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They go by many names—post pounder, post knocker, fence driver, and most commonly, post driver. But what are they and how do post drivers work? The post driver is like many other power tools—a device that’s existed in one form or another for centuries but has a contemporary, powered equivalent that relies less on your muscle and more on clever engineering.

What is a Post Driver?

A post driver is exactly what it sounds like. It’s a tool used to drive fence posts into the ground. Planting fence posts may seem like an easy task, after all, they only require a hole in the ground, but it’s a bit more complicated than that. The last thing you want is for your fence to fall over because its posts were installed too shallowly into the ground. Most of all, your posts need to be snuggly rooted into the ground so they stand tall even against the outside elements. What a post driver does is give you uniform downward motion against the post, which ensures it’s driven deeply into the ground with minimal damage to the post. Post drivers come in many iterations:

Manual—This type of post driver relies on the lifting force of a person. Yet, due to its design, it requires much less energy than a hammering tool like a sledgehammer.

Pneumatic—These aren’t very common outside of job sites. They’re powered by an external air compressor.

Gas—A gas post driver is the choice of most people who are looking for a post driver that doesn’t require the brute force of a manual model.

How Do Post Drivers Work?

The fundamental principles behind post drivers, regardless of their engineering, are all the same. They apply broad, downward force onto a post, driving it evenly into the ground. But how do post drivers work?

Manual Post Drivers Are Human-Powered

Manual post drivers are examples of the kind of perfect human engineering we should all be proud of. Their design is simple yet impactful. In essence, with a manual post driver, you lift and drop the “pounder” over top your post. The pounder has an open end that is more-or-less the diameter of a post, which fits within the hollow pounder. The end of the pounder is closed and the post strikes against it. Because the post is fed through a hollow tube without much wiggle room, the striking energy is largely retained, resulting in a hard, consistent hit that relies more on the weight of the pounder and resultant striking force than the strength of the operator.

Pneumatic Post Drivers Use the Power of Air & Pack a Punch

On the other hand, pneumatic post drivers use the power of air. The fundamental principles are the same as its manual cousin, but instead of the operator lifting the pounder, the pounder is elevated through the use of air pressure, after which the operator presses a switch to cut the air supply, driving the full weight of the pounder against the post. Pneumatic drivers, while bulky, can lift a lot of weight with little effort, thus making quick work of what is typically a quite a lot of manual labor. But just like all traditional pneumatic power tools, you’re going to need to have a large air compressor on site, which is bulky and impractical.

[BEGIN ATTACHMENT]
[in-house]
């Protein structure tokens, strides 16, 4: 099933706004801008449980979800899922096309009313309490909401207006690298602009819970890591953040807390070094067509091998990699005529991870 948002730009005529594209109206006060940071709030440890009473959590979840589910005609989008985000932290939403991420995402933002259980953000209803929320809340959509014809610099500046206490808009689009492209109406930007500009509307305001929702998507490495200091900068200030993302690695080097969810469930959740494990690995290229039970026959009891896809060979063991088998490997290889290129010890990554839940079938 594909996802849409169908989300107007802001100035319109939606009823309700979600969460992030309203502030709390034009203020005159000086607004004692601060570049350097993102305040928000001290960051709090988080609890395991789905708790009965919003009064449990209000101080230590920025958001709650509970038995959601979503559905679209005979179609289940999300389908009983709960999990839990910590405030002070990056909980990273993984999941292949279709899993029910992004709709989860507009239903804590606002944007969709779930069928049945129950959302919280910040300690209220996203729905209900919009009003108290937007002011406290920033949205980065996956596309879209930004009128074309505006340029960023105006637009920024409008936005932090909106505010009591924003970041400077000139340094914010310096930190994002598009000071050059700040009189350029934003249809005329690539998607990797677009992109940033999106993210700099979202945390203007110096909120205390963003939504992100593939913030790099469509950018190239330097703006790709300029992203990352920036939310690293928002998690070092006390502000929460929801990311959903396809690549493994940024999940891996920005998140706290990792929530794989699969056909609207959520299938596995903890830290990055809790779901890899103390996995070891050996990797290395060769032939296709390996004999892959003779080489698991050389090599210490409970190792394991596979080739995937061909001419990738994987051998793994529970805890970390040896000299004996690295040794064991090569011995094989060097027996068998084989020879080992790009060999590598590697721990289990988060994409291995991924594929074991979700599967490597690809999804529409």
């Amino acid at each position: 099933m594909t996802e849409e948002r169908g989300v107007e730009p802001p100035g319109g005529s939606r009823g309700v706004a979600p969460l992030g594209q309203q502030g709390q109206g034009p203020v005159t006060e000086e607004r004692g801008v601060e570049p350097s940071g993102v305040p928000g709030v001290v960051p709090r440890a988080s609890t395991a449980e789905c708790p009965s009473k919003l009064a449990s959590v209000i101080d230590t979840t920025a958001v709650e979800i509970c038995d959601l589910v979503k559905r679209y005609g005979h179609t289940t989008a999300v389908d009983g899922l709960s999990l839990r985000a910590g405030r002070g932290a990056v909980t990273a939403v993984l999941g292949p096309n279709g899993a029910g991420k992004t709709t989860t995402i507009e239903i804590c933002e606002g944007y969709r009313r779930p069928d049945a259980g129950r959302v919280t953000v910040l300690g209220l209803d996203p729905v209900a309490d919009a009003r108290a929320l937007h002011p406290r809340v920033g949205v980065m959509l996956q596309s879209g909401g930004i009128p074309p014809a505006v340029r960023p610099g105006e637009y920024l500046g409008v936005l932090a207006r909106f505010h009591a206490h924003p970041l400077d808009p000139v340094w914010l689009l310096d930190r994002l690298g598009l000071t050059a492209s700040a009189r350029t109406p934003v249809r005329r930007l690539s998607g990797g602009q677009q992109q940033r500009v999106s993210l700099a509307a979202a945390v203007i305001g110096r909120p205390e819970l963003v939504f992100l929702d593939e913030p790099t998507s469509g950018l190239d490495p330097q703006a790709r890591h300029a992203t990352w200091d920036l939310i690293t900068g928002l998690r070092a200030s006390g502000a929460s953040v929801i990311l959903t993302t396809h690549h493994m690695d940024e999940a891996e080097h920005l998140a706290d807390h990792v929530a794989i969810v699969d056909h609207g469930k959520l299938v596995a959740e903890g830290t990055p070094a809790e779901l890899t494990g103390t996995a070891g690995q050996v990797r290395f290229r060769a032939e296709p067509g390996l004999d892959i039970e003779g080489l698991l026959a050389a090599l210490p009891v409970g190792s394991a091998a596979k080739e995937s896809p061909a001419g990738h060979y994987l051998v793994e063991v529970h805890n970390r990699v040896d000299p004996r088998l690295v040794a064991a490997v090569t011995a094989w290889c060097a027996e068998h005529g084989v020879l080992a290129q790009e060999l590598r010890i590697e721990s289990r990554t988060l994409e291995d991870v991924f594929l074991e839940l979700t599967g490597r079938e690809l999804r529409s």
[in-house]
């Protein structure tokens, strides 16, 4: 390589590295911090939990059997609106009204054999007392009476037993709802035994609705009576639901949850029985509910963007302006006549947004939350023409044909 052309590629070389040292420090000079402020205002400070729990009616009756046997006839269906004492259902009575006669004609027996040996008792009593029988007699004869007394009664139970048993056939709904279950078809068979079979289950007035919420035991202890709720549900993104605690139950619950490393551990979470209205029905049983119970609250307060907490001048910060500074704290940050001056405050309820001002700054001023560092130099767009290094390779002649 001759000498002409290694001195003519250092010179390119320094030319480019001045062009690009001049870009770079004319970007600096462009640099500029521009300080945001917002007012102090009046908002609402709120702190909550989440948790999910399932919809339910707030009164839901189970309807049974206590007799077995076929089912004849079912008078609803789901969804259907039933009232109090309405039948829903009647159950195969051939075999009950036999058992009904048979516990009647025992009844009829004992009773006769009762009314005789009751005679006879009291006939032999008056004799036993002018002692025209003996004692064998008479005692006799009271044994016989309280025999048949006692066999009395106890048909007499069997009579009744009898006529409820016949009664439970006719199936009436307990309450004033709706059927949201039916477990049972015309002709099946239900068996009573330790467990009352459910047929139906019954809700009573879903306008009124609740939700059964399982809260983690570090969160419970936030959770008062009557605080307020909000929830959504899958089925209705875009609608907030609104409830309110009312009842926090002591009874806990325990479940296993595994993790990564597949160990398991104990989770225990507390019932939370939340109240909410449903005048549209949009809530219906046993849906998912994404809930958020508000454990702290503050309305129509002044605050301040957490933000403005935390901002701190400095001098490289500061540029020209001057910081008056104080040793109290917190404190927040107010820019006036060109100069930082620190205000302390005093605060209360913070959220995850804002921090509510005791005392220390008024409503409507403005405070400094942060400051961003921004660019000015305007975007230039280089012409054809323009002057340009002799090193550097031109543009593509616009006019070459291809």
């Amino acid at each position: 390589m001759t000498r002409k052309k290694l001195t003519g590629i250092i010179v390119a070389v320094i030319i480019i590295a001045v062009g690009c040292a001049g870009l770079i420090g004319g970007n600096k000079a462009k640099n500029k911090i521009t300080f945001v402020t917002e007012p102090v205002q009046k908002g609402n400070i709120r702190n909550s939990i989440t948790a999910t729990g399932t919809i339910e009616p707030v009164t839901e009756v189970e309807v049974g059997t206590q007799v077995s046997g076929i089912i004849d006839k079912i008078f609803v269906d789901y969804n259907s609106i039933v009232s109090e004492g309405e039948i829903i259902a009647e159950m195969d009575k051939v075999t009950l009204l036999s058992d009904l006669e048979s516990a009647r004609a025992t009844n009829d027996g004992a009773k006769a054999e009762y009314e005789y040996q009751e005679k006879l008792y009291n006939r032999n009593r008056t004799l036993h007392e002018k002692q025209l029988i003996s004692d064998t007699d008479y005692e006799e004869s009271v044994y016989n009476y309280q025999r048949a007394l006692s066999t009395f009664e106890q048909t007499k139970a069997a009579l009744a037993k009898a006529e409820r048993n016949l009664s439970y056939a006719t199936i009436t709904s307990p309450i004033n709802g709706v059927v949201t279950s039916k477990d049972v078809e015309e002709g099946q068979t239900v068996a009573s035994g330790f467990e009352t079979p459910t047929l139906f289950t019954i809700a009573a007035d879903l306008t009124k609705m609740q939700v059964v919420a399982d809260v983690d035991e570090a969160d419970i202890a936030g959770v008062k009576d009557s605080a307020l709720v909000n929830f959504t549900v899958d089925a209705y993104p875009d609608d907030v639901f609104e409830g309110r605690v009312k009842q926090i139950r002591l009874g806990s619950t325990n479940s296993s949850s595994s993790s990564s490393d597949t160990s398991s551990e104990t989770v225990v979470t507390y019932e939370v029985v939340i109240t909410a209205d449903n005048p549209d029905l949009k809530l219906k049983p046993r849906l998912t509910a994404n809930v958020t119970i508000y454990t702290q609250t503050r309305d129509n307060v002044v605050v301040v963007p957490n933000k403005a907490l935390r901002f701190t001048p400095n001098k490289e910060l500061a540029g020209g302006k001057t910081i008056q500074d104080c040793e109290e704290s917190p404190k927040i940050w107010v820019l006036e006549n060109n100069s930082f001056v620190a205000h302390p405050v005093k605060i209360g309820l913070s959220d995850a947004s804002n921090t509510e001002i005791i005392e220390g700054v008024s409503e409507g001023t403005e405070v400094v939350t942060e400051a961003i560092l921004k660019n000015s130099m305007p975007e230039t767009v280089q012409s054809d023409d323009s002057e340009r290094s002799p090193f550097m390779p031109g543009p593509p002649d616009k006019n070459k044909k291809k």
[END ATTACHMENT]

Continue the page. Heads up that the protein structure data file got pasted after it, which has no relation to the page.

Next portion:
Gas Post Drivers Are Extremely Portable and Cleverly Designed

Lastly, gas powered post drivers use the power of a combustion motor to drive your post into the ground. Typically, you have two sizes: 35cc Post Drivers and 50cc Post Drivers. However, gas post drivers vary the most from the rest. The motion of a gas powered post driver is more like an extremely fast tapping. Like that of a jack hammer. Gas post drivers aren’t smashing a weight against a post as much as they are precisely vibrating it into the ground. It’s a clever trick and makes quick work of your post-driving job. Because they only rely on gas, this variety of post driver is as portable as the manual version, yet much more powerful. 

Which Post Driver is Right for Your Job?

That’s a tough question to answer and it varies, depending on your needs. In either case, manual and gas-powered post drivers can both be rented from an equipment yard, so you should focus on those two options. A pneumatic driver, while powerful, may not be available in your area and requires an intricate setup.

But be it manual or gas, you’ll want to gauge the size of your job. And depending on the season, where you live, and the amount of work ahead of you, you may want to go straight to a gas powered post driver. Manual post drivers, while a tried and true feat of human ingenuity, will take a lot out of you. Whichever you choose, make sure to take a moment to appreciate the fruits of clever engineering now that you’ve answered how post drivers work!

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